Limi Yamamoto's invitation was one of the season's most charming—and most enigmatic. Amid the numbered but mostly blank pages of a small book, a few questions were posed. The designer insisted it was all a joke, but one—"C'est un peu de Yohji Yamamoto?"—seemed especially relevant.
There wasn't a little of Limi's father, there was a lot, in a collection that was more respectful of her heritage than anything she has designed to date. At the same time, it felt like she was making a statement about Japanese fashion in general. As one of the prominent figures in Japan's next wave, Limi has said she is keen to keep traditional techniques and suppliers afloat while defining her own identity. In the past, she has injected an idiosyncratic, almost frilly take on femininity into the more predictable androgynous, asymmetric vocabulary her father and his peers have made their own. Not so much this time round. Androgyny was the core of the collection. Emblematic menswear details—collars, lapels, pockets—were exaggerated, sometimes to spectacular effect: The sleeves of a crisp white shirt were as wide as a kimono's but still had buttoning cuffs.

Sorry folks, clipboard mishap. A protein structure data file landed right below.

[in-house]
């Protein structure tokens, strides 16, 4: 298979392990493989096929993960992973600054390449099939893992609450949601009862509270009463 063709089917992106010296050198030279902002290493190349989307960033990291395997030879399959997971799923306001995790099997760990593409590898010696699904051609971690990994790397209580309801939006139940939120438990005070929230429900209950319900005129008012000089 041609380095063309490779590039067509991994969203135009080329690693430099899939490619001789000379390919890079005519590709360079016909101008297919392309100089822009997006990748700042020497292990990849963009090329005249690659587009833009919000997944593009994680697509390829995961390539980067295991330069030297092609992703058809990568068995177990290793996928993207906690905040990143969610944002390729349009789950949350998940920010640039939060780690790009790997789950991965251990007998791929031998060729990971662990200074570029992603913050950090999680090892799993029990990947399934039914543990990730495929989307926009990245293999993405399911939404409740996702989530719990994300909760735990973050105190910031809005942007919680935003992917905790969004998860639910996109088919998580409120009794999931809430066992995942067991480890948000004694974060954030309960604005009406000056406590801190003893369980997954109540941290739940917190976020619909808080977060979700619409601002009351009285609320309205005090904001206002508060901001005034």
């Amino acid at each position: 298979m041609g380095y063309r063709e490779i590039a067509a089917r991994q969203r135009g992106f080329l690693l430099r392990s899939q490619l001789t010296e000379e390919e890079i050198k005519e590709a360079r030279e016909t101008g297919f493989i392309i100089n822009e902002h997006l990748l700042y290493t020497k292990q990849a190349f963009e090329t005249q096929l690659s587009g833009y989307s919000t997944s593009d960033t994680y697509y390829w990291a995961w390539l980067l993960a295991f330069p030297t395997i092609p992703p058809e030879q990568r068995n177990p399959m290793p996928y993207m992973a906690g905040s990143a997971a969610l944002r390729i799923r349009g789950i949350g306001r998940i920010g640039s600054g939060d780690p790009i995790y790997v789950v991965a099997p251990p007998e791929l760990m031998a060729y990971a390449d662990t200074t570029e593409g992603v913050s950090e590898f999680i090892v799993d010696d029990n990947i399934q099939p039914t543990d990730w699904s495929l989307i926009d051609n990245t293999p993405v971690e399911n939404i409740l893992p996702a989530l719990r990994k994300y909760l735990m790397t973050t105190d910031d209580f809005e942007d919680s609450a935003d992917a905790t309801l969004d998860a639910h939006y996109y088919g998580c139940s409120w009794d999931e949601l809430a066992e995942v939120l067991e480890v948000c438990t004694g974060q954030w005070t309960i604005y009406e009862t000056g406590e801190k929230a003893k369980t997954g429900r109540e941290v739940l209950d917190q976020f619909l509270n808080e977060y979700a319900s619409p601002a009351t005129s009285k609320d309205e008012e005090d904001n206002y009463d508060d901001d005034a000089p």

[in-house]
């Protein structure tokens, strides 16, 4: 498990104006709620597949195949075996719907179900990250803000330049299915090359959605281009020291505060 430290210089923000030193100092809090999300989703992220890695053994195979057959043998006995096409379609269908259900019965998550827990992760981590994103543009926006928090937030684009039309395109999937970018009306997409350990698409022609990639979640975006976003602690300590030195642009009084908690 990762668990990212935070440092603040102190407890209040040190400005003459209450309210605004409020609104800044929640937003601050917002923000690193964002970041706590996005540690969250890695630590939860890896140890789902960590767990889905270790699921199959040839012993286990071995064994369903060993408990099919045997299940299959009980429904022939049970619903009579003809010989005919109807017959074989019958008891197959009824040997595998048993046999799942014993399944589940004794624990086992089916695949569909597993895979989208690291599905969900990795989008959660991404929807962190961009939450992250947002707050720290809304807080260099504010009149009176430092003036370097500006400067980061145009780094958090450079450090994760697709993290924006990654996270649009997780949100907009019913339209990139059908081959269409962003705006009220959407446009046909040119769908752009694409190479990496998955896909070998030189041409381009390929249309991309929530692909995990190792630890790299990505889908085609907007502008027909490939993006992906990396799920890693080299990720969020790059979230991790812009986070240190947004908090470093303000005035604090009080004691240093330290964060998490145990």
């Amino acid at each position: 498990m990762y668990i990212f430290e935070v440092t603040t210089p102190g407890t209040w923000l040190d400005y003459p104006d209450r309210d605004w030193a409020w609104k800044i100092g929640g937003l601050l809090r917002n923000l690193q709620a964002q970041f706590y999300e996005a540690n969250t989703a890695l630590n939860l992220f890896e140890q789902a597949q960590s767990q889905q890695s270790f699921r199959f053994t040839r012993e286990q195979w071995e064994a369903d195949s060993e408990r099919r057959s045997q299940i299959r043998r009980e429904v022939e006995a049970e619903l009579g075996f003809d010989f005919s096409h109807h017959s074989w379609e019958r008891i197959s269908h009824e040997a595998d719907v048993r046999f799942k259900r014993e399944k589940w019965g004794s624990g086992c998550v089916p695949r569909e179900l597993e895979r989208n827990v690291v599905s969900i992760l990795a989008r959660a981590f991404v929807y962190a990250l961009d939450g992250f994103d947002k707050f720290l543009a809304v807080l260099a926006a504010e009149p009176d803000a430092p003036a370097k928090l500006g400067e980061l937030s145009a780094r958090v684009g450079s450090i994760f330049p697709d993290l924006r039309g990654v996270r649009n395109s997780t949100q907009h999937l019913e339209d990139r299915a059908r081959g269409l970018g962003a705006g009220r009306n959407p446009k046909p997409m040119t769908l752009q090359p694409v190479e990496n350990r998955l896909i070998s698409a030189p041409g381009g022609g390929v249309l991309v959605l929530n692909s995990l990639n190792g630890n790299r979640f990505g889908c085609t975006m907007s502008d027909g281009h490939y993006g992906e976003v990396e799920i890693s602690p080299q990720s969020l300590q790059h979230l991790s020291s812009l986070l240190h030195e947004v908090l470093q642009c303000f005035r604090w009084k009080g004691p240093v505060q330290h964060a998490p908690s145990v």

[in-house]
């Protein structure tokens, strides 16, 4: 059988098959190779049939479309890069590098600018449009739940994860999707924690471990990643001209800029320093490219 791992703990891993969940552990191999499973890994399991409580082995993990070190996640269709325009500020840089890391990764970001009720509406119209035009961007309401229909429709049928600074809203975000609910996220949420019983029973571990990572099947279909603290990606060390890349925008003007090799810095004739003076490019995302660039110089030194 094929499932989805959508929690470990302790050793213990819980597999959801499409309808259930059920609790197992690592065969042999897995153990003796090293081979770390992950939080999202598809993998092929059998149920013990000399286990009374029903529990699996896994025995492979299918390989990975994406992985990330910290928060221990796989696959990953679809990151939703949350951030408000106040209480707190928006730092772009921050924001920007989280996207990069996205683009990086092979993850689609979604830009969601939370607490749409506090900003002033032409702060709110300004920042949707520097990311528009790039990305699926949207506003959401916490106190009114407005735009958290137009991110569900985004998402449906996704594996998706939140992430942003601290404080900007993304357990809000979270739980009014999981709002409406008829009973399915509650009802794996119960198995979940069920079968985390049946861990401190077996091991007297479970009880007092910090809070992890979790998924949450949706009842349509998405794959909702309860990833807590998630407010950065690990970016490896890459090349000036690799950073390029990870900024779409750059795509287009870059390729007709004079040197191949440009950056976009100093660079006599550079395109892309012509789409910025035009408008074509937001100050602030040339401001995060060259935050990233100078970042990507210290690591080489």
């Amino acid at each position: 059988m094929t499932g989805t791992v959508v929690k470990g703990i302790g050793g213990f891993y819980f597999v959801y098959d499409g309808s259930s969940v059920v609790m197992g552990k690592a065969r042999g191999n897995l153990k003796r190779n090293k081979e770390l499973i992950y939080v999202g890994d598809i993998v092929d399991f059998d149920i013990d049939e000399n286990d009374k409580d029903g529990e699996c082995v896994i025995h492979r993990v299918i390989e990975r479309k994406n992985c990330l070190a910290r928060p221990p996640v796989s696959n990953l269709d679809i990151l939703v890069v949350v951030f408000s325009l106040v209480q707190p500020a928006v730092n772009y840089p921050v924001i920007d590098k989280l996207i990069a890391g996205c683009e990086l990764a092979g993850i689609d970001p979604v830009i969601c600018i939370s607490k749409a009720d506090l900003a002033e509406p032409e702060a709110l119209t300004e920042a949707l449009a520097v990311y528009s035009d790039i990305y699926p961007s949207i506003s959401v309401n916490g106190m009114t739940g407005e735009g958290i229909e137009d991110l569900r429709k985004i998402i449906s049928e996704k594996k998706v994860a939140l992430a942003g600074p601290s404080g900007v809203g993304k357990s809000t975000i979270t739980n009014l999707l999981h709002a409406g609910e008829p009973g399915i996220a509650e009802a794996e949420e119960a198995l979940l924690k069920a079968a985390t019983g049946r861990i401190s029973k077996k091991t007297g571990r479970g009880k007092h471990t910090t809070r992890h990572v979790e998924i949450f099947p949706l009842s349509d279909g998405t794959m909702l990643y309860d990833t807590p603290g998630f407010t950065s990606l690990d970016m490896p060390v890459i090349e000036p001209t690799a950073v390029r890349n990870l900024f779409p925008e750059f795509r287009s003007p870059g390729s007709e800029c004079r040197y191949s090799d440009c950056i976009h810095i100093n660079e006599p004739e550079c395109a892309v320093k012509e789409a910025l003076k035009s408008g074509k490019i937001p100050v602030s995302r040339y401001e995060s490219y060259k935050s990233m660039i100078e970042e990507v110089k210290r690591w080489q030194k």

The androgynous point was reinforced by a handful of male models—all shapes and ages—wearing the womenswear. Asymmetry was emphasized in skirts that were gathered at one ankle. A chambray with indigo dots felt like the kind of artisanal fabric the grand masters of Japanese fashion would be drawn to. They'd also surely approve of the swelling volumes of the dresses that closed the show. Like the rest of this not entirely typical Limi collection, those looks left an odd but not unappealing sensation—almost as if the designer were selflessly saying, "Let's win this one for my dad, for my country."